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Preparing Your Child for Swim Lessons

Preparing Your Child for Swim Lessons

It’s that time of the year when pool days become a necessity to cool off from this hot weather (but we’re not complaining, we love the sunshine!). And in order to make sure your pool days are full of safe family fun, we know how important it is to give your kids swim lessons so they feel confident in the water. We asked one of our most avid pool users, Bay Club member Mei Ling Starkey of Family Entourage to share her experience with getting her little one ready for a lifetime of aquatic fun and advice so you can do the same!

Summer is here. Whether you have a child that is just getting adjusted to the water or is looking to make the swim team, it is a great time to consider taking swim lessons. The Bay Club has a lot of options for your children ranging from parent tot classes, that help your child get comfortable with the water, and swim classes that teach water safety and swim strokes, to more advanced classes that will help refine your swimmer’s technique for swim team and water polo. There are even classes for adults.

My son, Joshua who is three years old, has been in the pool even before he was born. I enjoyed going to the water aerobics classes at the Bay Club when I was pregnant. After I had him, he would nap in his stroller by the pool while I took the water aerobics classes. When he was old enough, I would bring him in the pool and use him as my “weight” for the class. Even though he loved being in the water, it was finally time for us to start swimming lessons. I talked to a lot of parents about what their experiences was like. One of the reasons I chose the semi-private classes at the Bay Club versus group classes was because I wanted Joshua to have a good initial experience.

While some children love the water, for others it can be overwhelming. Here are some tips from our personal experience to help make your swim lessons a success.

1. Get comfortable. If you can, try and take your child to the pool a couple of times before their lessons. This will help them get acclimated to the water and being in the pool. Many of the swim instructors can be found around the pool. If they aren’t busy, introduce yourself and your child to them, that way they will become familiar with your child. The water introductory class for babies and toddlers is a great way for your child to get acclimated to the water and an instructor prior to lessons. On the day of your lessons, try and arrive 10-15 minutes early and get in the water with your child so that they can adjust prior to their lesson. After your lesson is done, it can be great to hop in the water too and practice what they learned.

2. Know their limits. When deciding whether to do a group lesson or private lesson, try to think about what atmosphere your child will do best in. Some children prefer a group setting and others might need more attention when they are first starting out. For some, a group lesson might be intimidating and for others a group lesson will encourage them to do things they wouldn’t necessarily try on their own. You know your child’s ability. It is okay to switch too. You can start out in private lessons and move to group and vice versa.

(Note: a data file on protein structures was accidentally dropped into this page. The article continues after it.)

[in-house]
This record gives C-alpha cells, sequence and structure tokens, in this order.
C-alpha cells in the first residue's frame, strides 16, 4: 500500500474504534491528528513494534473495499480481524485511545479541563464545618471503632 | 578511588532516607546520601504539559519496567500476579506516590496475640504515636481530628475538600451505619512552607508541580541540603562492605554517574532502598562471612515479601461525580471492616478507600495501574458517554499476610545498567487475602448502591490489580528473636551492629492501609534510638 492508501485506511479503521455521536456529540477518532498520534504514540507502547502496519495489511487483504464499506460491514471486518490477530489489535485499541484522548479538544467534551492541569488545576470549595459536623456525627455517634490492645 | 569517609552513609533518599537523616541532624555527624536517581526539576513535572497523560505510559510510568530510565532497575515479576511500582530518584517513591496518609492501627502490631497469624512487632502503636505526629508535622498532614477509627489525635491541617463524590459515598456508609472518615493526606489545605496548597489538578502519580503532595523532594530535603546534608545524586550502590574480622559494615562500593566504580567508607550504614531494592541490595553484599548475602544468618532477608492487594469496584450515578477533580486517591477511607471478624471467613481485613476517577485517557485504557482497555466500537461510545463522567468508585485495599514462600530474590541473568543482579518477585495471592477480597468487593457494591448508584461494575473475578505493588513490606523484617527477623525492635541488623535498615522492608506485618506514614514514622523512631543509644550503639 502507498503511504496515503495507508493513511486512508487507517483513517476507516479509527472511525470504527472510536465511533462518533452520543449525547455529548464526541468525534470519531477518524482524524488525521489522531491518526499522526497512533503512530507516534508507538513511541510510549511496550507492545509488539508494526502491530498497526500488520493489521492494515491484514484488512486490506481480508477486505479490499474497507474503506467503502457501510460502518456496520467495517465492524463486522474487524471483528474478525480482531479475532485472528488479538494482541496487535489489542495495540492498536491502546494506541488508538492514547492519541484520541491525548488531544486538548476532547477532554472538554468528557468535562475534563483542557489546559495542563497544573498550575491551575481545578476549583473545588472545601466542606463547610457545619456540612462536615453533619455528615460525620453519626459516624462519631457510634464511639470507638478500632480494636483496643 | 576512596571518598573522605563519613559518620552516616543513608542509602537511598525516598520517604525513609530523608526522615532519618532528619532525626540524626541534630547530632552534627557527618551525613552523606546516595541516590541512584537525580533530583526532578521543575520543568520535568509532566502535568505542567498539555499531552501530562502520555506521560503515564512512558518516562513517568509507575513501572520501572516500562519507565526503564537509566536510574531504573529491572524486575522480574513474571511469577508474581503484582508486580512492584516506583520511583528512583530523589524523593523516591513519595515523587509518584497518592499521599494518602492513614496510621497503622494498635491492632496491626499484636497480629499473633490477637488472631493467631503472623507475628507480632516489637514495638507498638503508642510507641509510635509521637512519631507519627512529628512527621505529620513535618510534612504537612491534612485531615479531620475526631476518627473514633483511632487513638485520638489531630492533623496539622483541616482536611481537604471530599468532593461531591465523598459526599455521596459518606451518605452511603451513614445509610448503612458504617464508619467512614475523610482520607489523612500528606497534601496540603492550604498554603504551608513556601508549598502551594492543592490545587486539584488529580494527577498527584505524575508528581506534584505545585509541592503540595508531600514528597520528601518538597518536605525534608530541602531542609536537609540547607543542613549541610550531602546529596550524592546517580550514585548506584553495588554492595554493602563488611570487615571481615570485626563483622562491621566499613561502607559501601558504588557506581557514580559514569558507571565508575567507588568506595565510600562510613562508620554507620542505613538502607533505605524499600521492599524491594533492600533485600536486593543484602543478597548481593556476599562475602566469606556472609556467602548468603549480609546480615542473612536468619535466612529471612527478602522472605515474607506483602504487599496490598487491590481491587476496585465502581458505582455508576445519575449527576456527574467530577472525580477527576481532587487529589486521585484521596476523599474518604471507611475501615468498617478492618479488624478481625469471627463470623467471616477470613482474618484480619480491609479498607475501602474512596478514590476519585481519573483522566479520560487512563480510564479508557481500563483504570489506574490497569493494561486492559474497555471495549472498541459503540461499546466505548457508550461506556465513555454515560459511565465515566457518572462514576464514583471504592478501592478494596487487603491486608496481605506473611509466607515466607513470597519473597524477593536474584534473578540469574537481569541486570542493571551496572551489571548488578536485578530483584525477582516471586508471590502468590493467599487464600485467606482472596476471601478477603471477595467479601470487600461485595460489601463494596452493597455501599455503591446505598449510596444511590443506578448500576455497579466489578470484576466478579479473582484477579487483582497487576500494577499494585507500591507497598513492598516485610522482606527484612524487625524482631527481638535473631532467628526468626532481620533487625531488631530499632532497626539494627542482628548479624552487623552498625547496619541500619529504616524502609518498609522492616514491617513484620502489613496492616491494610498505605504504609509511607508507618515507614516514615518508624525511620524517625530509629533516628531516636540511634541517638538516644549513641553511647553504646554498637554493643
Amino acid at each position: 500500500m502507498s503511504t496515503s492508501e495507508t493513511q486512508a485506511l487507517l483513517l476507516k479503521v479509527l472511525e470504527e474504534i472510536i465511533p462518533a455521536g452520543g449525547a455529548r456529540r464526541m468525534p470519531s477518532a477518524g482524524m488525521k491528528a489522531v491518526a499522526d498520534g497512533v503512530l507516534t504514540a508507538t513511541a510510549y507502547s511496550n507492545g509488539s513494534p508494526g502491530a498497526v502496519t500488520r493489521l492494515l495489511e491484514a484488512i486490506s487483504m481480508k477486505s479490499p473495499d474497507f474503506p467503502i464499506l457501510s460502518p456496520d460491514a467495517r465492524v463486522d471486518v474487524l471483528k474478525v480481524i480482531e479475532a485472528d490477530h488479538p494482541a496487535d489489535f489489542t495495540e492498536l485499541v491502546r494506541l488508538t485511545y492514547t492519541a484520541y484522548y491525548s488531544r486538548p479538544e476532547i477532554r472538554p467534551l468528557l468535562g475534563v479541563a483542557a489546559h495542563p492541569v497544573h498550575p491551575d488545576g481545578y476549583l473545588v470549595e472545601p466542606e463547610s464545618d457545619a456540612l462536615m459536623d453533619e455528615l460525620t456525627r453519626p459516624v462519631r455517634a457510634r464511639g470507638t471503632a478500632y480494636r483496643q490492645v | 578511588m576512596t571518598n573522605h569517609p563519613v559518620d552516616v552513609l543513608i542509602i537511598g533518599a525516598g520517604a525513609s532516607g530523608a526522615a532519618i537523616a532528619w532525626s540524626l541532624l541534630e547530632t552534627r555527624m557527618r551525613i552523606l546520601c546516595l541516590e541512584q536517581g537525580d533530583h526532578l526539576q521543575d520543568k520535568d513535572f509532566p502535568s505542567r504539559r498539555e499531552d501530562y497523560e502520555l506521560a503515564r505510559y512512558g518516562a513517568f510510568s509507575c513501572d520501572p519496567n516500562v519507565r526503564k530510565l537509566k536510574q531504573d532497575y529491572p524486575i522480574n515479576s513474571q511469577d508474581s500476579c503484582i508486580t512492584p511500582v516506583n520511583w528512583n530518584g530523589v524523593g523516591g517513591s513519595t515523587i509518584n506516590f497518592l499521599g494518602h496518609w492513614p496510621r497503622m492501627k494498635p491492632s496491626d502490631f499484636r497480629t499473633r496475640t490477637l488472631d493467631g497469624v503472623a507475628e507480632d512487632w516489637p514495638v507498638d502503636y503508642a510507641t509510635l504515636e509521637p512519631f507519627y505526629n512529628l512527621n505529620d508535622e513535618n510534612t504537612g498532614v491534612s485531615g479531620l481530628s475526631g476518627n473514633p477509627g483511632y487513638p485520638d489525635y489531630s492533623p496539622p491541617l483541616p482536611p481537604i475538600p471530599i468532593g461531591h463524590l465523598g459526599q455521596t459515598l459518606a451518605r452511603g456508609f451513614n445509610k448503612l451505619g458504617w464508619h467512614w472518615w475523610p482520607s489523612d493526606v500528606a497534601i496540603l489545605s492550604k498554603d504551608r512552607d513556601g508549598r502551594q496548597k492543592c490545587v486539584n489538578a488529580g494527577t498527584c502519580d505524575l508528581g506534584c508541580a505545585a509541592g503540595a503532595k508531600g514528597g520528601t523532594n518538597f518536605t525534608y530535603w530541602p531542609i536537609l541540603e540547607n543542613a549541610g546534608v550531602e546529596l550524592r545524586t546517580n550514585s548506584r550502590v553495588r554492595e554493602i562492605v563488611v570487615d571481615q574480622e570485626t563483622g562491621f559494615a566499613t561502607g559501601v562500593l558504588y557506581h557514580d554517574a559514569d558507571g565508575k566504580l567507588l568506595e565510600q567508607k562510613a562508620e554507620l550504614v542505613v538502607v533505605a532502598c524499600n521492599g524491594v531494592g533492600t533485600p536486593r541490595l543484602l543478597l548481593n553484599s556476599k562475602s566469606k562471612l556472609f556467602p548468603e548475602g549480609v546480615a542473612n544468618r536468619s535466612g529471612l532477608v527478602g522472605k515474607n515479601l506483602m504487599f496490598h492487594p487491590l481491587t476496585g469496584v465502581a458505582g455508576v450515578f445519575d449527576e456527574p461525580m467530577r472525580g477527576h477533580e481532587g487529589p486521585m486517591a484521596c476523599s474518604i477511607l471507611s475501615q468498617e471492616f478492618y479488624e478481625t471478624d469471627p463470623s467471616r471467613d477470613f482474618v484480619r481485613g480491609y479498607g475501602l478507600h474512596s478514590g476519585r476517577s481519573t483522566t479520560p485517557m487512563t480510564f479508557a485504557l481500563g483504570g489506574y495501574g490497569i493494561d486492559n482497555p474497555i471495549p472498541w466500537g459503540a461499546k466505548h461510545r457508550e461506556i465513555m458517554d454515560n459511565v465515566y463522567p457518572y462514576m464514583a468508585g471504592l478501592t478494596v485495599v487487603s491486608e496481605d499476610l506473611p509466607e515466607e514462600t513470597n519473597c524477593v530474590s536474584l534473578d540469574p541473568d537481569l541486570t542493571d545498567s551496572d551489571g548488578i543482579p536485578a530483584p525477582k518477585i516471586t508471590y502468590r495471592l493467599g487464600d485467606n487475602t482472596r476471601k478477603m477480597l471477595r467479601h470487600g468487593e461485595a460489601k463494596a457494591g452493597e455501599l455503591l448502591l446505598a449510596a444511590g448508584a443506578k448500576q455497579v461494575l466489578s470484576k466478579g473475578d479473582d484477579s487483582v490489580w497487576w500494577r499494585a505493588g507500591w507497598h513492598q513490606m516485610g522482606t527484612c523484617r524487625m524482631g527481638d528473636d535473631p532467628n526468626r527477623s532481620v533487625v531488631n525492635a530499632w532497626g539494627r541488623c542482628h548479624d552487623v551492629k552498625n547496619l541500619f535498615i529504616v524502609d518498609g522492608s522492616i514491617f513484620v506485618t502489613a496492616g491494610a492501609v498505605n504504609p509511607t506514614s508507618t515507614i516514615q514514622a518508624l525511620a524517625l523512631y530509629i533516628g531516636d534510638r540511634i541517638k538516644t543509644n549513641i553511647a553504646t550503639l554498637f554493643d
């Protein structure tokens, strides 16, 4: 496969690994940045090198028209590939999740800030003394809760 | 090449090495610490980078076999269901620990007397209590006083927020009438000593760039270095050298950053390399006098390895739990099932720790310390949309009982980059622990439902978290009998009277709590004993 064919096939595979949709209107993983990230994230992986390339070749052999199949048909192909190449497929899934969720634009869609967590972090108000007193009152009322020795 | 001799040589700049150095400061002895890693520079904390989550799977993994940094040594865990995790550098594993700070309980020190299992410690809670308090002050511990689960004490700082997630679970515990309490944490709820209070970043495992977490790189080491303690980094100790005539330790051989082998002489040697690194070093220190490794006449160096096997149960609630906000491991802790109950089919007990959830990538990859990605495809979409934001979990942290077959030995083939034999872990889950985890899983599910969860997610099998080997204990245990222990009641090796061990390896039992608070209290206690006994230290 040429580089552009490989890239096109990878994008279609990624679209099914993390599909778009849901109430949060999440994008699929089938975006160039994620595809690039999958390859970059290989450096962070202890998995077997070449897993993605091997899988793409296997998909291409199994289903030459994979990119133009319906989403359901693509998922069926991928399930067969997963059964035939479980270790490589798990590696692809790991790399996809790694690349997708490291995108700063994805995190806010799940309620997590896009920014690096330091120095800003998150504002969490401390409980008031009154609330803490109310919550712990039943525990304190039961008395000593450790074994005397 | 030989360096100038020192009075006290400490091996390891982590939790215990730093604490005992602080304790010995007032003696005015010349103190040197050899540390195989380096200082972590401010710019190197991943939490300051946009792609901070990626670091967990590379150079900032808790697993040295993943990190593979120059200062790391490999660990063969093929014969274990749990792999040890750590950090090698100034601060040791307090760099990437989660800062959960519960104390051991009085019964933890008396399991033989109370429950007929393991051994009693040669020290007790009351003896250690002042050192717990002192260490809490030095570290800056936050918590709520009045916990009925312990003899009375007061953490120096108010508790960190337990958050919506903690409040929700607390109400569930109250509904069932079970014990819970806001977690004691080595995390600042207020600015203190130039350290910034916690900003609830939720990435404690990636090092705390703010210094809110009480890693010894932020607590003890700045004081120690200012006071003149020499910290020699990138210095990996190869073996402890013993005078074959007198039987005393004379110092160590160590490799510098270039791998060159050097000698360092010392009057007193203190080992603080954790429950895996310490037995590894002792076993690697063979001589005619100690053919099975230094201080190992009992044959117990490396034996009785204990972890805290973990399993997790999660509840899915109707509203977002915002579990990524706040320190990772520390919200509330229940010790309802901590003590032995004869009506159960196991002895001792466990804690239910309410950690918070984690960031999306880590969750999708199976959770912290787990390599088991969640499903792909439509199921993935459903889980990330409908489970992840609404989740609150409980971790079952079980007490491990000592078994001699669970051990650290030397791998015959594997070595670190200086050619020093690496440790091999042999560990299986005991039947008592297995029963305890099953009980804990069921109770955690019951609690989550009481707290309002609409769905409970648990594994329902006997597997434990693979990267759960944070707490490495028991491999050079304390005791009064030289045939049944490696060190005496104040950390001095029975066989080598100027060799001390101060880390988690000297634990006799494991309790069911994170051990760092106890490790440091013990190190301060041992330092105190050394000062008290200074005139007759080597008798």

3. Get geared up. Even though a swim lesson is only 30-minutes, it is still important to make sure that you have put on sunscreen before you get in the pool. There are also some great swimsuits out there with the SPF built in so that you only have to apply sunscreen to your child’s exposed areas. It is also important to get a pair of goggles that fit your child’s head, that way water does not get in and they are more inclined to focus. It also makes it easier for your child to put their head under water so that they can see.

4. Practice outside of class. Whether you are taking classes once a week or multiple times a week, it will be good for you and your child to practice between sessions. This will help them retain what they are learning and get more confidant in the water. During the lessons, take note of the cues and style of the teacher. Try to use similar techniques.

5. Have fun. As much as you want your child to learn how to swim, it is important to balance lessons with fun time in the pool. This will help ease any anxiety or fear your child might be having. When we go to the pool we try and practice what we are learning in lessons for fifteen minutes then play in the water. Having fun can also incorporate practicing what they are learning. For example, you can toss out different toys and they have to retrieve them and bring them back to a certain spot or racing mom or dad in one of the swim lanes.

6. Bring your cheer squad. This is totally optional, but is really fun to do. For some of the lessons, we invited different people to watch and cheer on our little guy. Everyone from his grandfather, to the ladies in the water aerobics class we have gotten to know over the years. It can build confidence in your child as they “show off” for friends and relatives their new found skills. He enjoyed telling everyone to watch him as he went under water.

For more information on signing your little ones up for swim lessons (or yourself for adult lessons!) click here.

Swimsuit: Snapper Rock

Photographer: Kiana Huey

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